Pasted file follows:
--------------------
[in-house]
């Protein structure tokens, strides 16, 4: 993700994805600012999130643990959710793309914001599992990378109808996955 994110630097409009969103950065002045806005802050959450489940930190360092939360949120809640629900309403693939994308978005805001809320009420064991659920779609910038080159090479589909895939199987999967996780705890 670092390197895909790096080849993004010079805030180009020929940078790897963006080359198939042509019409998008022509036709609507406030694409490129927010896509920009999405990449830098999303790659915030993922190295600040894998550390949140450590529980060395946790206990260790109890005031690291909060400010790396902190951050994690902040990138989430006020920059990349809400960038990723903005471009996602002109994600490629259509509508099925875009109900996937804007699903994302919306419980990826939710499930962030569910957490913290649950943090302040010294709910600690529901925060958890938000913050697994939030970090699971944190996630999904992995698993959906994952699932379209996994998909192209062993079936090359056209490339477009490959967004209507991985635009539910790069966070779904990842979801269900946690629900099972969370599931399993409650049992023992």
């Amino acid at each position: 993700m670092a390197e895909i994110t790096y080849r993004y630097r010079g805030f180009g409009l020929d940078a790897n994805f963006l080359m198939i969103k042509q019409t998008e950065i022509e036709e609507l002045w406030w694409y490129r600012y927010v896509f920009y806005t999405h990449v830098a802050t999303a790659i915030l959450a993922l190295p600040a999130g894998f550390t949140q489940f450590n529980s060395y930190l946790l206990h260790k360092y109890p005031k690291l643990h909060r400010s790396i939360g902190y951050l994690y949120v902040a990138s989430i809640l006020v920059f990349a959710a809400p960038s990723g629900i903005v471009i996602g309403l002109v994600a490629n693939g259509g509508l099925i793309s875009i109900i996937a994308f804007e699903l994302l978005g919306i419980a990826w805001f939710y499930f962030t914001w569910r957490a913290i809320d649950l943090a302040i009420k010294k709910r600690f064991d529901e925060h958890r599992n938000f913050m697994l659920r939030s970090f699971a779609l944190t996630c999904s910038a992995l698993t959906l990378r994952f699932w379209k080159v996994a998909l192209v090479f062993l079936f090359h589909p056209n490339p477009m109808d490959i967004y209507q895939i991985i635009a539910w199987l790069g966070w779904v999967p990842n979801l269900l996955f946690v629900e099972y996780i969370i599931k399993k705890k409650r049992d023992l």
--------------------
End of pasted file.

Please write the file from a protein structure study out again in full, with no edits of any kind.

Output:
[in-house]
């Protein structure tokens, strides 16, 4: 993700994805600012999130643990959710793309914001599992990378109808996955 994110630097409009969103950065002045806005802050959450489940930190360092939360949120809640629900309403693939994308978005805001809320009420064991659920779609910038080159090479589909895939199987999967996780705890 670092390197895909790096080849993004010079805030180009020929940078790897963006080359198939042509019409998008022509036709609507406030694409490129927010896509920009999405990449830098999303790659915030993922190295600040894998550390949140450590529980060395946790206990260790109890005031690291909060400010790396902190951050994690902040990138989430006020920059990349809400960038990723903005471009996602002109994600490629259509509508099925875009109900996937804007699903994302919306419980990826939710499930962030569910957490913290649950943090302040010294709910600690529901925060958890938000913050697994939030970090699971944190996630999904992995698993959906994952699932379209996994998909192209062993079936090359056209490339477009490959967004209507991985635009539910790069966070779904990842979801269900946690629900099972969370599931399993409650049992023992």
């Amino acid at each position: 993700m670092a390197e895909i994110t790096y080849r993004y630097r010079g805030f180009g409009l020929d940078a790897n994805f963006l080359m198939i969103k042509q019409t998008e950065i022509e036709e609507l002045w406030w694409y490129r600012y927010v896509f920009y806005t999405h990449v830098a802050t999303a790659i915030l959450a993922l190295p600040a999130g894998f550390t949140q489940f450590n529980s060395y930190l946790l206990h260790k360092y109890p005031k690291l643990h909060r400010s790396i939360g902190y951050l994690y949120v902040a990138s989430i809640l006020v920059f990349a959710a809400p960038s990723g629900i903005v471009i996602g309403l002109v994600a490629n693939g259509g509508l099925i793309s875009i109900i996937a994308f804007e699903l994302l978005g919306i419980a990826w805001f939710y499930f962030t914001w569910r957490a913290i809320d649950l943090a302040i009420k010294k709910r600690f064991d529901e925060h958890r599992n938000f913050m697994l659920r939030s970090f699971a779609l944190t996630c999904s910038a992995l698993t959906l990378r994952f699932w379209k080159v996994a998909l192209v090479f062993l079936f090359h589909p056209n490339p477009m109808d490959i967004y209507q895939i991985i635009a539910w199987l790069g966070w779904v999967p990842n979801l269900l996955f946690v629900e099972y996780i969370i599931k399993k705890k409650r049992d023992l």